Public Libraries of Rhode Island
No public libraries of this state received Carnegie funding.
Bristol (Rogers Free Library)
This odd little postal is the oldest in my collection. The person from whom I purchased it stated that it was from the 1870s.
Further research is needed on this Trustees' Meeting notice. I find it curious that the trustees had to mail it to their own head librarian.
Hope Valley (Langworthy Public Library)
This is the 1934 building: it received a new wing in 1957.
Berger Brothers postcard, annotated as purchased in 1946.
Jamestown Philomenian Library
Organized in 1828, the Philomenian Debating Society and Conanicut's lending library were combined in 1874. I believe this view shows one of the many private homes which housed the library, until its dedicated home was built in 1971.
This photo view was taken by Violet Hayward; the only such in my collection by a female photographer. Its message was typed in 1945.
Moosup Valley (Tyler Public Library)
Now part of the Foster Libraries.
Curious library history. The smaller, library building was opened in 1900, and didn't seem to serve full library functions. It was incorporated in 1950, when the state improved its collection. In 1965, the building was relocated and attached to a disused one-room school building. It shares a librarian with the Foster Library. They were incorporated jointly as the Libraries of Foster.
J.L. & C.H. Seddon of Providence printed this postcard for M.L. Bates.
Newport (Redwood Library)
Claimed by Mercury Publishing of Newport to be the oldest public library in America.
The Library & Athenaeum's history page concurs. It also adds that its designer Peter Harrison introduced the Palladian designs, in turn based on Roman classical origins, to what was to become the US.
Honestly, I wish he'd left the style back where it belonged.
I am certain that this is the only public library still extant which was used as a British officer's club.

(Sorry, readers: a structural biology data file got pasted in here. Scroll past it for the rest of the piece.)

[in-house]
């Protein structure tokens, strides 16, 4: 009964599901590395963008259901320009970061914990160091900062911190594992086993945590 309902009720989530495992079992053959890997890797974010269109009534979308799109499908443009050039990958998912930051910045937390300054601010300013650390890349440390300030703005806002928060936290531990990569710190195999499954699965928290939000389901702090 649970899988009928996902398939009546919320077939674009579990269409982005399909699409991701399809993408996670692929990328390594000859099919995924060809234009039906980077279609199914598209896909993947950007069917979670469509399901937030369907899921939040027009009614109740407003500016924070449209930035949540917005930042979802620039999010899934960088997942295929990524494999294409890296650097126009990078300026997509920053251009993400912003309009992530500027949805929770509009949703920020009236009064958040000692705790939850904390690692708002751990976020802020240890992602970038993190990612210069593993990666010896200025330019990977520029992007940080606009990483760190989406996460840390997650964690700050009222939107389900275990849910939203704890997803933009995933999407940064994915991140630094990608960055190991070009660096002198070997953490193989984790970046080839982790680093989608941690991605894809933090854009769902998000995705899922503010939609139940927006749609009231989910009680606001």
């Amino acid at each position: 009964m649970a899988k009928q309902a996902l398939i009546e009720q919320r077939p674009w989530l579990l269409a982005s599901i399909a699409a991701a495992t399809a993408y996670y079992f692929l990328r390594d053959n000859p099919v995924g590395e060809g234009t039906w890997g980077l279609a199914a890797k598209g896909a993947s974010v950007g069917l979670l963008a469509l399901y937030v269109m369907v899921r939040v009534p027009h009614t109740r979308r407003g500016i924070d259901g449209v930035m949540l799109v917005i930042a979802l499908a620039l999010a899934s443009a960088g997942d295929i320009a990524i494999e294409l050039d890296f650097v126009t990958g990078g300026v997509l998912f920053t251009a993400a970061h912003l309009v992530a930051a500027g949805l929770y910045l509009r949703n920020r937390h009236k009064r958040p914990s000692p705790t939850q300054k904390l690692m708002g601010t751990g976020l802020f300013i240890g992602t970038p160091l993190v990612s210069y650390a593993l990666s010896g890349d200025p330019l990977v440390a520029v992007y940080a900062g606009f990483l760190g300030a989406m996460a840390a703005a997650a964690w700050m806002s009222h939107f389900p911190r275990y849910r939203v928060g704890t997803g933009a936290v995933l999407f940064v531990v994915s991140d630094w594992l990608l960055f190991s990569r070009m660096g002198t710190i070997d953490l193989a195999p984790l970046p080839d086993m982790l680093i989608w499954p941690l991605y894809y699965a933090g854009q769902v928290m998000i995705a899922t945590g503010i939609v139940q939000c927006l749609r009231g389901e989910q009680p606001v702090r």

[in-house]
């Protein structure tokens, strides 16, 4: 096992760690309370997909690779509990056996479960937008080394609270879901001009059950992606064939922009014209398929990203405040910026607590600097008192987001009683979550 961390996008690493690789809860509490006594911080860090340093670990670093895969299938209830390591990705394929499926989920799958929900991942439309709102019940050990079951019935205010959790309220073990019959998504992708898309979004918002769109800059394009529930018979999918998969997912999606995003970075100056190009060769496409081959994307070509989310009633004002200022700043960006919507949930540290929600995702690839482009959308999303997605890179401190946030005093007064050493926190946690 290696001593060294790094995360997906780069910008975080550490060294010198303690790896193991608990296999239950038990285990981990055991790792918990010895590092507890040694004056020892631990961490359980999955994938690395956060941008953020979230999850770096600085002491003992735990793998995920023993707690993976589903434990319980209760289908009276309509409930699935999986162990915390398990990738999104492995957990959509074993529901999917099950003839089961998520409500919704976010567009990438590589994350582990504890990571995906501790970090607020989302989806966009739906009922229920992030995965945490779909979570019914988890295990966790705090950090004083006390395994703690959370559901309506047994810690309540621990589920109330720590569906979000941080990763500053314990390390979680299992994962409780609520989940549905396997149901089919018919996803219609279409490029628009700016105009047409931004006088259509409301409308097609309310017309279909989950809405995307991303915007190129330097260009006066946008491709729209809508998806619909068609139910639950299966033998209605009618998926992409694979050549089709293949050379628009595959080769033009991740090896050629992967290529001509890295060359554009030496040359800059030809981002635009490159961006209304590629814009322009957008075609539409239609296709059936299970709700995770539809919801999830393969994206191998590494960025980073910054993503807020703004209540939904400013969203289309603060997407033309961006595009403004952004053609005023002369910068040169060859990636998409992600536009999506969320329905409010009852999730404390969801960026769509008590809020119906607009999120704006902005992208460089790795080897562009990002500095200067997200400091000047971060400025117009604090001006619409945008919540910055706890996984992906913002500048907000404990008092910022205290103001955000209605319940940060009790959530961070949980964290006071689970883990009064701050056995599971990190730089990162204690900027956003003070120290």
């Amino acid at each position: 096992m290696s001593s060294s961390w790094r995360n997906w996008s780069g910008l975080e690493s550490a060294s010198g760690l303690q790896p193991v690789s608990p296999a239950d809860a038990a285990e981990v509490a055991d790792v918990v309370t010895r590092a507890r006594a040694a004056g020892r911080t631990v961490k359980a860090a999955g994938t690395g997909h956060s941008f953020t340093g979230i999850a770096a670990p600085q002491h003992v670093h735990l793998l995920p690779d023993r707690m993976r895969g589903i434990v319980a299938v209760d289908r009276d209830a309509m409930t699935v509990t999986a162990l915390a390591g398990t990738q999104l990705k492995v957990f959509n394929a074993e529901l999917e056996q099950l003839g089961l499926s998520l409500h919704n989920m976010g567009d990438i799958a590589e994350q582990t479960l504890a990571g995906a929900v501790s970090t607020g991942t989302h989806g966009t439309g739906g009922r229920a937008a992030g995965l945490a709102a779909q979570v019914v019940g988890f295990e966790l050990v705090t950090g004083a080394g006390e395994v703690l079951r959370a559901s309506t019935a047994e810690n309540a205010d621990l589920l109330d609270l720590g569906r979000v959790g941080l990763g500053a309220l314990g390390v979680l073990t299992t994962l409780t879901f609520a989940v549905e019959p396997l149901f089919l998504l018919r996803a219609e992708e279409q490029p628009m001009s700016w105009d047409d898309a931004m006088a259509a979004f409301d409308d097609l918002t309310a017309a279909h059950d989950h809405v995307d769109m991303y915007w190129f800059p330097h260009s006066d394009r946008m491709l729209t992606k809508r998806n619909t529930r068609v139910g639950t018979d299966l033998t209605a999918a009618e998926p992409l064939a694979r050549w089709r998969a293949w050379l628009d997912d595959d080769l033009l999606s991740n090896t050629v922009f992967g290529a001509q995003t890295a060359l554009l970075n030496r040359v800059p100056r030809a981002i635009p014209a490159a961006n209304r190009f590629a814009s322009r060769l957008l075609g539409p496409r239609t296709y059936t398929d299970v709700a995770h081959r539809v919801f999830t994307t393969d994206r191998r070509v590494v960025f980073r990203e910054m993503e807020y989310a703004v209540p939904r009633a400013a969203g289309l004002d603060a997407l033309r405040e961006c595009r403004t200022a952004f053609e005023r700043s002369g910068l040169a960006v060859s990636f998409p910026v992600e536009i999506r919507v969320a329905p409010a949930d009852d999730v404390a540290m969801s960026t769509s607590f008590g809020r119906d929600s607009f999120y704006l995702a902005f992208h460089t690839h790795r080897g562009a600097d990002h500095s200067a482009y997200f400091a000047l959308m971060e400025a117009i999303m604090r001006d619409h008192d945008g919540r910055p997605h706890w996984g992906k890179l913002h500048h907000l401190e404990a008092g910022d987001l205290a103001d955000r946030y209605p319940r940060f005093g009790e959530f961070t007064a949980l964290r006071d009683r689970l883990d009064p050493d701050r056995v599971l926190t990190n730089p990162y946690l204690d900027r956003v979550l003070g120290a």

Berger Bros. adds a detail that it was founded by Abraham Redwood in 1747.
Pawtucket (Deborah Cook Sayles Public Library)
(L) Divided back card, number P-64466.
(R) Private mailing card, sent in 1903.
Founded in 1857, but I'd be surprised if this building is quite that old. Today, the library building has been connected to the city's old post office to provide more space.
German postcard mailed in 1907.
Established in 1773, according to the chrome postcard. It's not a public library, but a subscription library. The building is still in use.
(L) The Children's Library, Providence Public Library, Providence, R.I.'
With a single reading child.
(R) Peoples' clothing seems much more modern than the card catalogs.
The community is now served by a branch of the East Providence Library, located in a far newer building than this 1894 one. I would be surprised if this still stands.
Litho-Chrome brand card, mailed in 1907.
Saunderstown (Willett Free Library)
Founded in 1885. This dedicated building was built in 1903, and it's still in use, with a 2013 addition. It's the smallest library in America's smallest state.
The postcard was printed in Germany for E.E. Briggs.
Warren (George Hail Free Library)
Caption in error, as Haile. I don't know whom to blame on this, as I don't know its manufacturer.
The 1888 William Walker & Sons Romanesque library building is still in use. There seem to have been only cosmetic renovations made.
According to the Library's history page, this building originally contained a GAR Hall, bowling alley, art gallery and a museum. Therefore, they had room to expand as the other functions ceased. 98 years later, it finally needed an addition.
Metropolitan News Co. card, mailed in 1909.
(L) 'Colorcraft' Dexter Press card.
Autos appear to date from the late 1940s.
(R) Dexter Press card.
Wickford (North Kingstown Free Library)
Replaced in 1970, after a ten year struggle. It sounds as if the building was about to fall down in the 1960s: I'm going to presume that it's gone.
Litho-Chrome brand card, printed in Germany.